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Distance and scale calculations
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TOPIC: Distance and scale calculations
#35853
Distance and scale calculations 4 Years, 10 Months ago  
I am currently running a ADnD 2 edition game and trying to use mini's and terrain, but I'm having a hard time calculating distances and scale. I found a web page for converting scale and set up an Microsoft Excell document to figure it for me as I enter either inches to feetyards. I am using Reaper Legends minis.

The web site is. jbwid.com/scalcalc.htm

Using 1:28 scale to calculate from. The problem I'm having is that my short ranges (less than 20 yards) seems accurate enough but, the more the range increases I get huge results in inches.

Here is a list of some standard ranges scaled down to inches.

10ft = 4.23 in
10yd = 12 in

25ft = 10.7
25yd = 32

50 ft = 21in
50 yd = 64

100 ft = 42.8
100 yd = 128.5

Even though my math seems to be correct, I can't help but think that this is way off.

I can email my excel 2003 document to anyone willing to take a look at it, and see if they can findfix where I went wrong. Just send me an email at douglastilley@comcast.net

Any help or ideas would be appreciated.
dt6248
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#35854
Distance and scale calculations 4 Years, 10 Months ago  
Well, spent some more time researching scale and realized 28mm isn't 1:28, the scale for 28mm minis is 1:72.

So my new measurements are a little better
12 move = 2in
6 move = 1 in

10 feet = 1.66
10 yards = 5
20 ft = 3.33
20 yd = 10
25 ft =4.16
25 yd =12.5
50 ft =8.33
50 yd =25
100 ft = 16.67
100 yd =50
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#35855
Distance and scale calculations 4 Years, 10 Months ago  
Whats wrong with the 1"=5ft?
Harneloot
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#35856
Distance and scale calculations 4 Years, 10 Months ago  
Or 1" equals 6 feet, which is 1" equals 72", or 1:72.
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#35857
Distance and scale calculations 4 Years, 10 Months ago  
Just trying to be as precise as possible and also make sure I understood scale, which turns out I got confused between size (28mm) and scale (1:72). I've noticed that small discrepencies at short range add up at longer distances. It might not make much difference inside a building or dungeon, but my players do a lot of open wilderness stuff with bows at greater distances.

Also, since I make all my own terrain, it makes it easier when drafting it. I can draw it out on graph paper and recreate it mathmatically. I can also make things more proportioned. Trees and buildings the right height for example.

With the first version of my scale (1:28 vs. the correct 1:72) converting Excel document, I would have needed my entire living room to do a 150 yard section of road, now I only need about 6 feet.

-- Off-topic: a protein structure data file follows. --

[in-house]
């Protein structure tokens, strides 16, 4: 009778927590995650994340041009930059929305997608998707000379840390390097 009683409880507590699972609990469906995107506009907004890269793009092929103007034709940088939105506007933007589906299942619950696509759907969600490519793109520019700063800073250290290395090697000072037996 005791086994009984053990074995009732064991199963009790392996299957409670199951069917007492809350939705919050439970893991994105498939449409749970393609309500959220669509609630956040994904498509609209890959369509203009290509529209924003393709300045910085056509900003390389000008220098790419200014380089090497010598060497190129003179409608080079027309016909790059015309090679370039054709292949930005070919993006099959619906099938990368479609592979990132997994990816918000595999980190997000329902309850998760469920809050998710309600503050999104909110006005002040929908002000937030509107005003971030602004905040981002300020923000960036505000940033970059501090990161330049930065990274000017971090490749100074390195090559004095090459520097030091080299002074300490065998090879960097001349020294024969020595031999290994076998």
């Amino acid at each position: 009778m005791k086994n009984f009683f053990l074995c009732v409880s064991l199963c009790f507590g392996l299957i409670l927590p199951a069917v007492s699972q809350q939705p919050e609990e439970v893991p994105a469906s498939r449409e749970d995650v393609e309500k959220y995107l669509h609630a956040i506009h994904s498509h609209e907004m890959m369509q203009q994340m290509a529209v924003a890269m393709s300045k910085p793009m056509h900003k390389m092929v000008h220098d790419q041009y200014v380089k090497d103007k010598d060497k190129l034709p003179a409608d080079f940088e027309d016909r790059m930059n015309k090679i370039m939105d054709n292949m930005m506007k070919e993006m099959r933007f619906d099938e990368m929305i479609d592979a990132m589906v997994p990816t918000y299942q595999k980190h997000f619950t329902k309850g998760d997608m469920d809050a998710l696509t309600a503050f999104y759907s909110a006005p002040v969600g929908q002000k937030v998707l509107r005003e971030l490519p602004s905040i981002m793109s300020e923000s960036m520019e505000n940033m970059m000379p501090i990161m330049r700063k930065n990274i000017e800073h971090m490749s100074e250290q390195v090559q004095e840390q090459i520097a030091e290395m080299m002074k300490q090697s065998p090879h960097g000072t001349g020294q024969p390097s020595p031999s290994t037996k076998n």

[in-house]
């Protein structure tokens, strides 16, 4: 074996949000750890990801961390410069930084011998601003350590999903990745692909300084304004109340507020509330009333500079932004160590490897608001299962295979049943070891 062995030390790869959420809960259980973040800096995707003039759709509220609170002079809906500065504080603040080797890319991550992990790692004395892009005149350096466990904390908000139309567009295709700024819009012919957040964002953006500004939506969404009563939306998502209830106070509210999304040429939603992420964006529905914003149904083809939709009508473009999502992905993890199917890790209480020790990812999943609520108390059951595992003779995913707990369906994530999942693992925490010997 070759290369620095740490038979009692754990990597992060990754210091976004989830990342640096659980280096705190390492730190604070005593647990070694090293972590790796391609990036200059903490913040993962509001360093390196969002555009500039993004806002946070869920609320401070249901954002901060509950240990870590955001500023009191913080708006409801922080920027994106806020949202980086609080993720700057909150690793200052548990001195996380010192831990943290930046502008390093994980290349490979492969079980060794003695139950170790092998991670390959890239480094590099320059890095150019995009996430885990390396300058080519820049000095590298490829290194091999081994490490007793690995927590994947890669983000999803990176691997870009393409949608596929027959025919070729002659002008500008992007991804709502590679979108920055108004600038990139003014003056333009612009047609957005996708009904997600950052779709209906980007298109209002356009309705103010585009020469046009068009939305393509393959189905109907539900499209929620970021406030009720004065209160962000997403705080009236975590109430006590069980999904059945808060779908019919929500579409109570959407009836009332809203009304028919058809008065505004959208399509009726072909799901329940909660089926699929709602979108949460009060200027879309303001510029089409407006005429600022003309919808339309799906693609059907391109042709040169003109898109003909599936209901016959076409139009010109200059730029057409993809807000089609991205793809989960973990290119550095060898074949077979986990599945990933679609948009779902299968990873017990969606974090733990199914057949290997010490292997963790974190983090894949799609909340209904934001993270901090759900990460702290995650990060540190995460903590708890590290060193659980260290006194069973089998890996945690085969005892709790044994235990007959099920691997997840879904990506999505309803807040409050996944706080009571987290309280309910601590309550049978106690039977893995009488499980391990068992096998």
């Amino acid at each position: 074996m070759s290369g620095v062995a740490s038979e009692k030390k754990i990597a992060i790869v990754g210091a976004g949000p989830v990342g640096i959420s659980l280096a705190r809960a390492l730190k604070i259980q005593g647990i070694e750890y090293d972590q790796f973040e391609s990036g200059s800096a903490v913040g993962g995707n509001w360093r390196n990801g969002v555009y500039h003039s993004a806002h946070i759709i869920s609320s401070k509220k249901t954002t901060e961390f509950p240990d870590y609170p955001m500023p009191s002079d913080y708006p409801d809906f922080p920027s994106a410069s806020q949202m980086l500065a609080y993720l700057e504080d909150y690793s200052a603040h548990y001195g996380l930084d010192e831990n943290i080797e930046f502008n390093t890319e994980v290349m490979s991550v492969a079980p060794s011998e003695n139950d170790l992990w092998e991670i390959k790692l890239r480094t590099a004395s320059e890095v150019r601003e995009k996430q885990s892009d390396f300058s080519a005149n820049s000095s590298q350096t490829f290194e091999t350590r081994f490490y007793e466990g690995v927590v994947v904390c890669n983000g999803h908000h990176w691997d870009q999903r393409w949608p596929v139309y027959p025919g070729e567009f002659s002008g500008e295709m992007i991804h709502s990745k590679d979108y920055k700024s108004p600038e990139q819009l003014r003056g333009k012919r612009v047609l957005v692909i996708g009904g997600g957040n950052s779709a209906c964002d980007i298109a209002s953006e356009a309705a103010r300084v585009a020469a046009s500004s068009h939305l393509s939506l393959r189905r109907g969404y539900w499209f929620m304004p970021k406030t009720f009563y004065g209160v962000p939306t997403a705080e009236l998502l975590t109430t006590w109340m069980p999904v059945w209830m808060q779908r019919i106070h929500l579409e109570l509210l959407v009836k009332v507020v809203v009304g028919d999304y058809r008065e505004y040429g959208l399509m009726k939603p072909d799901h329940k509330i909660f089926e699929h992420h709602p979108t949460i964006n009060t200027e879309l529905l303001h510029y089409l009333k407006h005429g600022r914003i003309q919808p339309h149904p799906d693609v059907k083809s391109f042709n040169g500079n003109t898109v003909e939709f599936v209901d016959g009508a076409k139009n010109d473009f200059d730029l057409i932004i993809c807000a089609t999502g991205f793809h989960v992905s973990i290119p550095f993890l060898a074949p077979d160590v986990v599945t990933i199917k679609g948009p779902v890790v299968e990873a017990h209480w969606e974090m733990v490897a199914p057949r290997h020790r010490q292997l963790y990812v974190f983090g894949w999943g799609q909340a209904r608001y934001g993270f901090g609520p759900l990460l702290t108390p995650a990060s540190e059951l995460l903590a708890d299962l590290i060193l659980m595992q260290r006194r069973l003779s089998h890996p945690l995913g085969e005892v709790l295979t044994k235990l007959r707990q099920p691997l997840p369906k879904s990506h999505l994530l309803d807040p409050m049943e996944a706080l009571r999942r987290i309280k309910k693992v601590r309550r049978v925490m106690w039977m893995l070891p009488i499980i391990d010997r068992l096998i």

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#35858
Distance and scale calculations 4 Years, 10 Months ago  
LOL - big difference!
Harneloot
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#35859
Distance and scale calculations 4 Years, 10 Months ago  
Depending on your system, you might be able to fudge some of that distance. (This assumes the system uses Short, Medium, Long, and Extreme ranges, or something similar. It also assumes open terrain. If not, skip this post.)

Set up zones that are the distance of the shortest reasonable missile range, often known as Point Blank or Close range. (If Close range is ten feet, go to Short.) Separate each zone by one line of squares or hexes, or lay down a strip of paper or plastic to mark the divisions.

Figure out how long it would take each character, NPC, and/or monster to cross a range increment. If you want to get fancy with movement rates for dead run, dodging while running, using cover while running, and so forth, figure out how long it would take to cross the range increment at the slowest rate, and give the player different "burn rates" for each velocity. (It will take your character 8 zulacs to cross the range increment; sneaking burns up 1 zulac, dodging between boulders burns up 2 zulacs, and a dead run burns up 4 zulacs -- go.)

Any character/NPC/monster who is moving through a range increment sits on the division line for the proper number of turns, then crosses a zone to a new division. When opponents enter the same zone, they fight; when opponents enter the same division, the GM moves them to a neighboring zone, and they fight. Archers may fire at any opponent on the battlefield.

This might save you some table/floor space. It does put some of the landscape in the imagination instead in view, but it might be worth it if it keeps you from putting the longbowmen on the back porch...
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